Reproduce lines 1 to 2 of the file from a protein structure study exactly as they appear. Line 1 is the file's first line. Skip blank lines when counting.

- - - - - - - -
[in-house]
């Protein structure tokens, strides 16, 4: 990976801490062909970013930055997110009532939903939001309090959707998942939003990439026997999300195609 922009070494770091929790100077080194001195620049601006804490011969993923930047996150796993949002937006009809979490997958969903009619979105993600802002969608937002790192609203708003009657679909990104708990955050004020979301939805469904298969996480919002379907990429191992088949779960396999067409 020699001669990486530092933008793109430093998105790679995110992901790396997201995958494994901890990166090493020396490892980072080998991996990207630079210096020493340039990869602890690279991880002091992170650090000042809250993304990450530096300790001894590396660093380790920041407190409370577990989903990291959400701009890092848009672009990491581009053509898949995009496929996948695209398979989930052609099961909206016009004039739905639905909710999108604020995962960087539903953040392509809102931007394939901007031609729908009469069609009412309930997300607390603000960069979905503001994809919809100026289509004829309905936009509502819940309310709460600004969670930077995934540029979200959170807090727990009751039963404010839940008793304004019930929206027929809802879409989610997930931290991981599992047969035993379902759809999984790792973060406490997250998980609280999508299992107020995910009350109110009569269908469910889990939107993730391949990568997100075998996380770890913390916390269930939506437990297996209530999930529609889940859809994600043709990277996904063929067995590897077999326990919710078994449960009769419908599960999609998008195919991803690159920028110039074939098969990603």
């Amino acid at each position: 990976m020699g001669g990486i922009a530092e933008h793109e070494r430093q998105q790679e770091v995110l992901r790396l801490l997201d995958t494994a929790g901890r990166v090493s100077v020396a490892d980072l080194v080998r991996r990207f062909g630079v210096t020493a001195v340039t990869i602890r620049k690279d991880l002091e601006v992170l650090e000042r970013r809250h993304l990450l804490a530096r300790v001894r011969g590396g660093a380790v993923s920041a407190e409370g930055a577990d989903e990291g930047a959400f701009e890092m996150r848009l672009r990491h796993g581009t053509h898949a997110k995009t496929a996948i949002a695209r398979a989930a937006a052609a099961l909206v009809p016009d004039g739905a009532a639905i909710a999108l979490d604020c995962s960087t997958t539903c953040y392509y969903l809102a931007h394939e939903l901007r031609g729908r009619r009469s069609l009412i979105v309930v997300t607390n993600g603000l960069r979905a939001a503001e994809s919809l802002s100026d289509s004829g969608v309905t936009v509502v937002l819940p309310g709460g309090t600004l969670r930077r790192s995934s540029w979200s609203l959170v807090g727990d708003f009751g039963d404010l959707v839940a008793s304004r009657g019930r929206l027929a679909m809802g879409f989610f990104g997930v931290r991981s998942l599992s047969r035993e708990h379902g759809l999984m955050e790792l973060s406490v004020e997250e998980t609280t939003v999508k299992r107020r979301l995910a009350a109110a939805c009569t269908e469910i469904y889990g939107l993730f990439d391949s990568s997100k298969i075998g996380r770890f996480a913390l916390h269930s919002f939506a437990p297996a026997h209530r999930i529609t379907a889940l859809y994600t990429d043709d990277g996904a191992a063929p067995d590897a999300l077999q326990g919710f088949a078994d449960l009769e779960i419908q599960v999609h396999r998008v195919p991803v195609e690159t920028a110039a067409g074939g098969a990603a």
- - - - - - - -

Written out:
[in-house]
């Protein structure tokens, strides 16, 4: 990976801490062909970013930055997110009532939903939001309090959707998942939003990439026997999300195609 922009070494770091929790100077080194001195620049601006804490011969993923930047996150796993949002937006009809979490997958969903009619979105993600802002969608937002790192609203708003009657679909990104708990955050004020979301939805469904298969996480919002379907990429191992088949779960396999067409 020699001669990486530092933008793109430093998105790679995110992901790396997201995958494994901890990166090493020396490892980072080998991996990207630079210096020493340039990869602890690279991880002091992170650090000042809250993304990450530096300790001894590396660093380790920041407190409370577990989903990291959400701009890092848009672009990491581009053509898949995009496929996948695209398979989930052609099961909206016009004039739905639905909710999108604020995962960087539903953040392509809102931007394939901007031609729908009469069609009412309930997300607390603000960069979905503001994809919809100026289509004829309905936009509502819940309310709460600004969670930077995934540029979200959170807090727990009751039963404010839940008793304004019930929206027929809802879409989610997930931290991981599992047969035993379902759809999984790792973060406490997250998980609280999508299992107020995910009350109110009569269908469910889990939107993730391949990568997100075998996380770890913390916390269930939506437990297996209530999930529609889940859809994600043709990277996904063929067995590897077999326990919710078994449960009769419908599960999609998008195919991803690159920028110039074939098969990603």